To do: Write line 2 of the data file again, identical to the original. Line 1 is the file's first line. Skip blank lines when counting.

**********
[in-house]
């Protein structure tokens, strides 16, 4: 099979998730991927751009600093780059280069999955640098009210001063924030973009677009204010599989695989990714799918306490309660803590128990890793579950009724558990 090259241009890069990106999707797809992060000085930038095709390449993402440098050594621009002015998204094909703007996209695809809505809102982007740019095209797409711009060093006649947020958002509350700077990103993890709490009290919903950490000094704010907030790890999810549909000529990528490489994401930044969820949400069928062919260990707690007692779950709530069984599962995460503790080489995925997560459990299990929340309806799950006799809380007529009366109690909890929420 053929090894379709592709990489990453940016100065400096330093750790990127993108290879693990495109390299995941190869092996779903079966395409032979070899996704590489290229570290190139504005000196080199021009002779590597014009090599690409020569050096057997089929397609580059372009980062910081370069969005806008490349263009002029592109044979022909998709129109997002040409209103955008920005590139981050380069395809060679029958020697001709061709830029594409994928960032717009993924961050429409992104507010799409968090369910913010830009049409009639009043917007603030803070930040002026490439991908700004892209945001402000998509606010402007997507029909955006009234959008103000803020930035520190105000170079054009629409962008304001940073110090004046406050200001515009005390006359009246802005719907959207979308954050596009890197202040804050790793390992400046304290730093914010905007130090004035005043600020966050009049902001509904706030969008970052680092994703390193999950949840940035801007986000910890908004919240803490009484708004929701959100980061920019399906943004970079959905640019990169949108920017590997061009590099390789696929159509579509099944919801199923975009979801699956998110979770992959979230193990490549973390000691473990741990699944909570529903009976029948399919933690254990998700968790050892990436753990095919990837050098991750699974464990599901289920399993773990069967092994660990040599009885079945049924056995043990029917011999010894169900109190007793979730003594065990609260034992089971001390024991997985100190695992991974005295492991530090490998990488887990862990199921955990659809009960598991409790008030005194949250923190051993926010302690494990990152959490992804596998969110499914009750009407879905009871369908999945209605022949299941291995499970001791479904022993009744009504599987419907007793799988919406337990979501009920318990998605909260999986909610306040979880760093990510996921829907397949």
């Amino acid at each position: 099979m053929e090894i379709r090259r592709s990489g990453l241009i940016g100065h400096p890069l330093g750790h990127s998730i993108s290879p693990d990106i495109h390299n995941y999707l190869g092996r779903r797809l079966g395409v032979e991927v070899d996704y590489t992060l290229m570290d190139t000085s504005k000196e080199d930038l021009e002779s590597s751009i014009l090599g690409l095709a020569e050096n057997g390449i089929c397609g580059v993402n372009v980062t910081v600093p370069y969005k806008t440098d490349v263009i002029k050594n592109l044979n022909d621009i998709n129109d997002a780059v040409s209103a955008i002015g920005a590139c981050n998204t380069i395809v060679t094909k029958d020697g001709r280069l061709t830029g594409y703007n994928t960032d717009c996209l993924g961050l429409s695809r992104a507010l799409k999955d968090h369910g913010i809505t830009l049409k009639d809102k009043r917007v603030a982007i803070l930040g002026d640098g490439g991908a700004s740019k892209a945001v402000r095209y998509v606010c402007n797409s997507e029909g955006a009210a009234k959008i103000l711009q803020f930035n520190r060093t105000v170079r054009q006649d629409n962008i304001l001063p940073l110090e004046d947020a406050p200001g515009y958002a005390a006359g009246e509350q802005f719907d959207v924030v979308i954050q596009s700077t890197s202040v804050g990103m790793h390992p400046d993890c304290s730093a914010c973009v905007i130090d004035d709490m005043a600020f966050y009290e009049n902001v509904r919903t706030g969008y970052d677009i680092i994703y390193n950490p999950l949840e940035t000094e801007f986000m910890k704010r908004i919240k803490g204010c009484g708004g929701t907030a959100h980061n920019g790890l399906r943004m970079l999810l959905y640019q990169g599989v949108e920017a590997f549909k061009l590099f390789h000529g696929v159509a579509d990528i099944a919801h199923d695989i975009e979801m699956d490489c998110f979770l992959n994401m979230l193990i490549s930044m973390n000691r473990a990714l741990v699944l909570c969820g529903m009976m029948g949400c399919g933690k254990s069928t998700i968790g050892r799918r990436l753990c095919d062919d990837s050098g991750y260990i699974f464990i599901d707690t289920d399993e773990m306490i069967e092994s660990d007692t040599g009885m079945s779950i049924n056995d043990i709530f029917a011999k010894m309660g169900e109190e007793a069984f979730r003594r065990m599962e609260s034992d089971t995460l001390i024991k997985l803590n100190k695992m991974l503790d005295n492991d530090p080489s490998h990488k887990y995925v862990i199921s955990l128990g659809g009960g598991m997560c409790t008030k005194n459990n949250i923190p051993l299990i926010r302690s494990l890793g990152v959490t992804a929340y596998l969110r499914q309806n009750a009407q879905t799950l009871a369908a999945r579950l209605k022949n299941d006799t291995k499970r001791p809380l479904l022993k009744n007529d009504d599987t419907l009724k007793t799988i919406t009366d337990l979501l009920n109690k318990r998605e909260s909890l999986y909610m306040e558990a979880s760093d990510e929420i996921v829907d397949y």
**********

């Protein structure tokens, strides 16, 4: 099979998730991927751009600093780059280069999955640098009210001063924030973009677009204010599989695989990714799918306490309660803590128990890793579950009724558990 090259241009890069990106999707797809992060000085930038095709390449993402440098050594621009002015998204094909703007996209695809809505809102982007740019095209797409711009060093006649947020958002509350700077990103993890709490009290919903950490000094704010907030790890999810549909000529990528490489994401930044969820949400069928062919260990707690007692779950709530069984599962995460503790080489995925997560459990299990929340309806799950006799809380007529009366109690909890929420 053929090894379709592709990489990453940016100065400096330093750790990127993108290879693990495109390299995941190869092996779903079966395409032979070899996704590489290229570290190139504005000196080199021009002779590597014009090599690409020569050096057997089929397609580059372009980062910081370069969005806008490349263009002029592109044979022909998709129109997002040409209103955008920005590139981050380069395809060679029958020697001709061709830029594409994928960032717009993924961050429409992104507010799409968090369910913010830009049409009639009043917007603030803070930040002026490439991908700004892209945001402000998509606010402007997507029909955006009234959008103000803020930035520190105000170079054009629409962008304001940073110090004046406050200001515009005390006359009246802005719907959207979308954050596009890197202040804050790793390992400046304290730093914010905007130090004035005043600020966050009049902001509904706030969008970052680092994703390193999950949840940035801007986000910890908004919240803490009484708004929701959100980061920019399906943004970079959905640019990169949108920017590997061009590099390789696929159509579509099944919801199923975009979801699956998110979770992959979230193990490549973390000691473990741990699944909570529903009976029948399919933690254990998700968790050892990436753990095919990837050098991750699974464990599901289920399993773990069967092994660990040599009885079945049924056995043990029917011999010894169900109190007793979730003594065990609260034992089971001390024991997985100190695992991974005295492991530090490998990488887990862990199921955990659809009960598991409790008030005194949250923190051993926010302690494990990152959490992804596998969110499914009750009407879905009871369908999945209605022949299941291995499970001791479904022993009744009504599987419907007793799988919406337990979501009920318990998605909260999986909610306040979880760093990510996921829907397949």